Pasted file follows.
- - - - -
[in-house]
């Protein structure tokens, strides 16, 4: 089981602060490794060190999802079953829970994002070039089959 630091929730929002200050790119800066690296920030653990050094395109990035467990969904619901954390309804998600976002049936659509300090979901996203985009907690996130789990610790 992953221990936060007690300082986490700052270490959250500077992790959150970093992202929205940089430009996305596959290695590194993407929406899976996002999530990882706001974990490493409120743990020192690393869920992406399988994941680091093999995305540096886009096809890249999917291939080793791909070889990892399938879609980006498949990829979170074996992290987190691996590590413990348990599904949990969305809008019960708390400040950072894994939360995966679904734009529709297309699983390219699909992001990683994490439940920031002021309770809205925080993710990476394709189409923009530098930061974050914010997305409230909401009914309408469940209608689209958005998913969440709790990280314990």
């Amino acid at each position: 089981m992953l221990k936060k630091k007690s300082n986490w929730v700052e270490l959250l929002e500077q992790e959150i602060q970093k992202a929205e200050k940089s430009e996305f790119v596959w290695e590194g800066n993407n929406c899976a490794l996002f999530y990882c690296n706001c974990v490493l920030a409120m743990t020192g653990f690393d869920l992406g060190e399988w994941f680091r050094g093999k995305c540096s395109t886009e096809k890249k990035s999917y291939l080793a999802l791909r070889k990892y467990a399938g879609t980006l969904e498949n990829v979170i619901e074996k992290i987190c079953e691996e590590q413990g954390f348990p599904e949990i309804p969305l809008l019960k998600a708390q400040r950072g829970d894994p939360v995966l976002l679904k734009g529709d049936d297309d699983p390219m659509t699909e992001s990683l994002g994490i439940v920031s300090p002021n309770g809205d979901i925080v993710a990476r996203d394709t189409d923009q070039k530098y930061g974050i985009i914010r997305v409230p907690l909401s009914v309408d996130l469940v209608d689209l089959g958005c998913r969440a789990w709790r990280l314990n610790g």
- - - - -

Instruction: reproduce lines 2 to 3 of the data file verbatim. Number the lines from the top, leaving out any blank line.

């Protein structure tokens, strides 16, 4: 089981602060490794060190999802079953829970994002070039089959 630091929730929002200050790119800066690296920030653990050094395109990035467990969904619901954390309804998600976002049936659509300090979901996203985009907690996130789990610790 992953221990936060007690300082986490700052270490959250500077992790959150970093992202929205940089430009996305596959290695590194993407929406899976996002999530990882706001974990490493409120743990020192690393869920992406399988994941680091093999995305540096886009096809890249999917291939080793791909070889990892399938879609980006498949990829979170074996992290987190691996590590413990348990599904949990969305809008019960708390400040950072894994939360995966679904734009529709297309699983390219699909992001990683994490439940920031002021309770809205925080993710990476394709189409923009530098930061974050914010997305409230909401009914309408469940209608689209958005998913969440709790990280314990």
């Amino acid at each position: 089981m992953l221990k936060k630091k007690s300082n986490w929730v700052e270490l959250l929002e500077q992790e959150i602060q970093k992202a929205e200050k940089s430009e996305f790119v596959w290695e590194g800066n993407n929406c899976a490794l996002f999530y990882c690296n706001c974990v490493l920030a409120m743990t020192g653990f690393d869920l992406g060190e399988w994941f680091r050094g093999k995305c540096s395109t886009e096809k890249k990035s999917y291939l080793a999802l791909r070889k990892y467990a399938g879609t980006l969904e498949n990829v979170i619901e074996k992290i987190c079953e691996e590590q413990g954390f348990p599904e949990i309804p969305l809008l019960k998600a708390q400040r950072g829970d894994p939360v995966l976002l679904k734009g529709d049936d297309d699983p390219m659509t699909e992001s990683l994002g994490i439940v920031s300090p002021n309770g809205d979901i925080v993710a990476r996203d394709t189409d923009q070039k530098y930061g974050i985009i914010r997305v409230p907690l909401s009914v309408d996130l469940v209608d689209l089959g958005c998913r969440a789990w709790r990280l314990n610790g």